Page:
What are the results of the sacrifice of Christ on the cross?
Jesus freely offered his life as an expiatory sacrifice, that is, he made reparation for our sins with the full obedience of his love unto death. This love “to the end” (John 13:1) of the Son of God reconciled all of humanity with the Father. The paschal sacrifice of Christ, therefore, redeems humanity in a way that is unique, perfect, and definitive; and it opens up for them communion with God. [CCCC 122]
Why did Jesus have to redeem us on the Cross, of all places?
The Cross on which Jesus, although innocent, was cruelly executed is the place of utmost degradation and abandonment. Christ, our Redeemer, chose the Cross so as to bear the guilt of the world and to suffer the pain of the world. So he brought the world back home to God by his perfect love.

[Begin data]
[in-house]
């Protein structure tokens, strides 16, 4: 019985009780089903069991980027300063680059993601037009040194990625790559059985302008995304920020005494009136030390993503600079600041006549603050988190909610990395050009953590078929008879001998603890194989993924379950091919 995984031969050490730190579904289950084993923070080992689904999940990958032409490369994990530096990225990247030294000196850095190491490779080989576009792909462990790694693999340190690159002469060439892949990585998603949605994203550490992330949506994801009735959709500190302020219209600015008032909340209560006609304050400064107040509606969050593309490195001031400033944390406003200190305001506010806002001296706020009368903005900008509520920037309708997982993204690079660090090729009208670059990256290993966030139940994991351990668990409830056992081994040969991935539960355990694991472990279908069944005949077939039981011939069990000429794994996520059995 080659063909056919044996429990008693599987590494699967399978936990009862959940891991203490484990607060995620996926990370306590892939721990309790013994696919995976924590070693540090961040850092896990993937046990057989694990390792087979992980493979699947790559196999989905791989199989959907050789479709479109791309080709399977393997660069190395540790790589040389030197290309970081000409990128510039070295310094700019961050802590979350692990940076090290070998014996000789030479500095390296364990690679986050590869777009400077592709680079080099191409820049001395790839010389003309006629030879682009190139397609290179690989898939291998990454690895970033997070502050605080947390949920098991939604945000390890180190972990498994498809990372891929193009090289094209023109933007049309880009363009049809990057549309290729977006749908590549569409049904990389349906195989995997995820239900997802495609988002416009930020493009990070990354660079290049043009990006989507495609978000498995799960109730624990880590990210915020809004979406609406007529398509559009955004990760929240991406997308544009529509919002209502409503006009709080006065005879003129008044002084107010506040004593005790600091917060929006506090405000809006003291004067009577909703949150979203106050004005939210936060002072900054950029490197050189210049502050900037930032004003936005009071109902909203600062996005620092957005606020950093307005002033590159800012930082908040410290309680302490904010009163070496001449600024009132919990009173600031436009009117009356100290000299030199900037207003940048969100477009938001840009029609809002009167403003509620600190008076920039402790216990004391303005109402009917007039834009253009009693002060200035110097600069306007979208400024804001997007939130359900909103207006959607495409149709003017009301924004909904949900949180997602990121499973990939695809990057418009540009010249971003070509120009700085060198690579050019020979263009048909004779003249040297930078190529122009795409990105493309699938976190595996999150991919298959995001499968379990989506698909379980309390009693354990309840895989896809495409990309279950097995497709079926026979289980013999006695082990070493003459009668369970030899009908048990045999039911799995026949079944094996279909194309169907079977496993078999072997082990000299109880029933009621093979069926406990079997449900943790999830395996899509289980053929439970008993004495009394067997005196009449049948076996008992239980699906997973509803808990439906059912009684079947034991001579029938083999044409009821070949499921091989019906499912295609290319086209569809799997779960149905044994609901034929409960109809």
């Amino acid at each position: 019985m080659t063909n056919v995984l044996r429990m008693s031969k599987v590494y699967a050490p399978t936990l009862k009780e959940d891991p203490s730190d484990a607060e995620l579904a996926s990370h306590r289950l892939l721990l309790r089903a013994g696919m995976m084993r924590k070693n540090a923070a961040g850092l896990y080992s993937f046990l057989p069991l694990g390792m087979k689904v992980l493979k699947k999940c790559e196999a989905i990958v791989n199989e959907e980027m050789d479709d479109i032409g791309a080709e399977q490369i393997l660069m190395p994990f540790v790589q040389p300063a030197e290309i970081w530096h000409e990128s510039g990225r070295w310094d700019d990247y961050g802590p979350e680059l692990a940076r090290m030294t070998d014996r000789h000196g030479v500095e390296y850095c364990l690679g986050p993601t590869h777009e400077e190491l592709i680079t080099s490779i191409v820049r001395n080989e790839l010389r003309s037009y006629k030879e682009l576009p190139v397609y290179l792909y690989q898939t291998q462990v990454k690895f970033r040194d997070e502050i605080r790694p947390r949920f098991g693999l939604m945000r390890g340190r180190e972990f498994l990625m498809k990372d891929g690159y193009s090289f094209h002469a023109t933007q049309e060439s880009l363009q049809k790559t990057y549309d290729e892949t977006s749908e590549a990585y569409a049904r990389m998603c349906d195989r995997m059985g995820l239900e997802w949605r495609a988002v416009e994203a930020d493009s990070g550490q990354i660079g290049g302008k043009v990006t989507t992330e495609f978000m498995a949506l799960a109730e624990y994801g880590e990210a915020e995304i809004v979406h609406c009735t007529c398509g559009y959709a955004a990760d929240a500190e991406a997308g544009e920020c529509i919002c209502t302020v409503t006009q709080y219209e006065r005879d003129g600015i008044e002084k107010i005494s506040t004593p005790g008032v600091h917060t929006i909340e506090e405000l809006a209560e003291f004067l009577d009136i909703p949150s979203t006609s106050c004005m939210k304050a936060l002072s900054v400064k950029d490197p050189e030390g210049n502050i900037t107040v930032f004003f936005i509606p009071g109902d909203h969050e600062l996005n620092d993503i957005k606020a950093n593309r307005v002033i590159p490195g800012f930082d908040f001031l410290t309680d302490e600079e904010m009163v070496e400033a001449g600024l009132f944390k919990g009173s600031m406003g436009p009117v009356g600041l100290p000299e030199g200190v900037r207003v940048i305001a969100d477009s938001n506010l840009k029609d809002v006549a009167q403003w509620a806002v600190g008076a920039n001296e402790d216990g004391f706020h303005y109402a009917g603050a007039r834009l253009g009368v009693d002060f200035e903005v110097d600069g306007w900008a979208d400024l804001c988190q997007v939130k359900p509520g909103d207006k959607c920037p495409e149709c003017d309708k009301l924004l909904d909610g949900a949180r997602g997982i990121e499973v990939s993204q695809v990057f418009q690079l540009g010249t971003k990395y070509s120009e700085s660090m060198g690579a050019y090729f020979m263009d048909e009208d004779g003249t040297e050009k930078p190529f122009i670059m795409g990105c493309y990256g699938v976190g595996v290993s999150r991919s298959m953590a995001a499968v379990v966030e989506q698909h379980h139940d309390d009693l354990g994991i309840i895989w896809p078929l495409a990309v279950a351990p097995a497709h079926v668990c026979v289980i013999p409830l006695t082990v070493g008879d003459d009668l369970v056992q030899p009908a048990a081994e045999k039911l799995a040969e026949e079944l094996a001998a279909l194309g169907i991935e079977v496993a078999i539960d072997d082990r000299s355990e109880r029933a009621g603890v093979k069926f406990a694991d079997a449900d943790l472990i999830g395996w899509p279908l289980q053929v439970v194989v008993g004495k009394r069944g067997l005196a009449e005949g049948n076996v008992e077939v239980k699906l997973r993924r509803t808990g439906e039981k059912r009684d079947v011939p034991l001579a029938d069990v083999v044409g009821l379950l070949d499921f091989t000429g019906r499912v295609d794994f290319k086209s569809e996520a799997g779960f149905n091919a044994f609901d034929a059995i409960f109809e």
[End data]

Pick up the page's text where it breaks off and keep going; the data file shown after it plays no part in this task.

God could not show his love more forcibly than by allowing himself in the person of the son to be nailed to the Cross for us. Crucifixion was the most shameful and most horrible method of execution in antiquity. It was forbidden to crucify Roman citizens, whatever crimes they were guilty of. Thereby God entered into the most abysmal sufferings of mankind. Since then, no one can say “God does not know what I’m suffering.” [Youcat 101]
This is what the Church Fathers say
Jesus Christ, the Son of God... who did by suffering reconcile us to God, and rose from the dead; who is at the right hand of the Father, and perfect in all things... For he did himself truly bring in salvation: since he is himself the Word of God, himself the Only-Begotten of the Father, Christ Jesus our Lord. [St. Irenaeus, Against Heresies, Bk. 3, Chap. 16 (MG 7, 928)]